by Shannon Symonds, Author
My novel, Safe House, is fiction, but the risks victims of domestic violence face are very real and can be deadly. Abusers can affect more people than the intended victim.
Recently Fox 12 Oregon reported, “A man walked into his estranged wife’s elementary school classroom in San Bernardino and opened fire without saying a word, killing her and an 8-year-old student before shooting himself in a murder-suicide… A 9-year-old student also was critically wounded. He and the boy who died were behind their special-education teacher, Karen Elaine Smith, 53, the target of the man she had married months earlier, police said.”
The day after the deadly assault in California, according to Fox12 Oregon, a woman in Oregon contacted police to say her husband and two daughters were missing. She reported, he was suicidal and had threatened to take her 8 and 11-year old girls. When police located the man, he was shot after setting his SUV on fire. The children were found dead inside the vehicle.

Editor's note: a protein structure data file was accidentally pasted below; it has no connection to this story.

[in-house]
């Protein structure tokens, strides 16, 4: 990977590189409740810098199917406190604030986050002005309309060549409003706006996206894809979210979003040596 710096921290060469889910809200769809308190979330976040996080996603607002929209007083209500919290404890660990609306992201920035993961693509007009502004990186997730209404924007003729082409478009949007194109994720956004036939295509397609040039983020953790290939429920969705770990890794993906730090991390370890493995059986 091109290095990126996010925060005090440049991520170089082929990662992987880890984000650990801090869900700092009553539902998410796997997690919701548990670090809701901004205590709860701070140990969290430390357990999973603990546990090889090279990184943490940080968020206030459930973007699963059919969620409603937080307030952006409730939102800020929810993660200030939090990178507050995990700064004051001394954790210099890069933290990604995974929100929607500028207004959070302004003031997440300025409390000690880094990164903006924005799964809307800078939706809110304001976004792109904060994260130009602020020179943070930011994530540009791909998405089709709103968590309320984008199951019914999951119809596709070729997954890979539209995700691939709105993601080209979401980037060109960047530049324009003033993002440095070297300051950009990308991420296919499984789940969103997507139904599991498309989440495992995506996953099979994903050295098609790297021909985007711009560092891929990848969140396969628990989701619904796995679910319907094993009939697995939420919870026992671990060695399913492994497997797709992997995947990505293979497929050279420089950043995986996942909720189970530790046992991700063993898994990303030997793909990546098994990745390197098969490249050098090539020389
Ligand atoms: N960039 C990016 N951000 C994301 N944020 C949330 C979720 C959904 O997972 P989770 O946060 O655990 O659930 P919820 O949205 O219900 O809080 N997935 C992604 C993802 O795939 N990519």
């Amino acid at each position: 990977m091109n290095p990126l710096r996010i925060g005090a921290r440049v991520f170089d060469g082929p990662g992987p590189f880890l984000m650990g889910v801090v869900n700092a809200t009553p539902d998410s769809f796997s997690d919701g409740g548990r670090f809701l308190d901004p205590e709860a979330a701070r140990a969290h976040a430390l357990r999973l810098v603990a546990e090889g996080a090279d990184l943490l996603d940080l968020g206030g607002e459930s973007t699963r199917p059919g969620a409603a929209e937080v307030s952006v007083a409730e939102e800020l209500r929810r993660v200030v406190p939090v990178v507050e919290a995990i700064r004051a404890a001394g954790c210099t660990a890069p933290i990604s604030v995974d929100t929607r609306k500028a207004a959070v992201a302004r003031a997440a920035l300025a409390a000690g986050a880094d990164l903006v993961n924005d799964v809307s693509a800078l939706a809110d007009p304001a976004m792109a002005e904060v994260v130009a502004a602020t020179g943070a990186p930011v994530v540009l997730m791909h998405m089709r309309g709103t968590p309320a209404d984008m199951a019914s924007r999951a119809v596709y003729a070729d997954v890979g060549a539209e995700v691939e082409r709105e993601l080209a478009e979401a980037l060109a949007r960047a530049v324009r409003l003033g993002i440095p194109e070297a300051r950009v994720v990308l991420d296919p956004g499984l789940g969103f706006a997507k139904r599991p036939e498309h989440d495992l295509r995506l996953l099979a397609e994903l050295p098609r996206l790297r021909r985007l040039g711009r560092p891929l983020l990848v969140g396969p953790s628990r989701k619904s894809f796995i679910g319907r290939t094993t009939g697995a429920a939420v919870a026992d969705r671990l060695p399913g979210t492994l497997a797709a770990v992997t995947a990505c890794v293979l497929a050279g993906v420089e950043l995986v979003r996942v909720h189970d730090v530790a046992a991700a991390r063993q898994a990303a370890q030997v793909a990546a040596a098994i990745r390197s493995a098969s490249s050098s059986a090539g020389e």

Domestic violence often harms more than the intended victim or the children of the intended victim. Traumatic events touch friends, family, witnesses, co-workers and first responders. Even the strongest first responder is impacted when a child is murdered.
Whether you are a victim of abuse, or know a victim, learning to recognize the red flags which indicate an abuser is capable of murder may save a life. Learn how to reach out to professionals and create a safety plan for the victim, yourself, schools and other locations like work or church.
If you are a victim of abuse, the National Coalition Against Domestic Violence (http://www.ncadv.org/) and the National Domestic Violence Hotline (http://www.thehotline.org/ )can help you find resources where you live. A trained advocate can walk you through a risk assessment to help you determine the level of danger you may face.
The Battered Women’s Justice Project describes a risk assessment. They say, “…risk assessment tools in the domestic violence field have been developed to assess both an offender’s risk of re-offending and a victim’s risk of lethal assault.” Click here to look at the Lethality Assessment Model Maryland First Responders Lethality Assessment and take their test.
As an advocate, I have been trained to provide an evidence-based lethality assessment. When there isn’t time to take a test, and I am working with victims, there are three questions I always ask: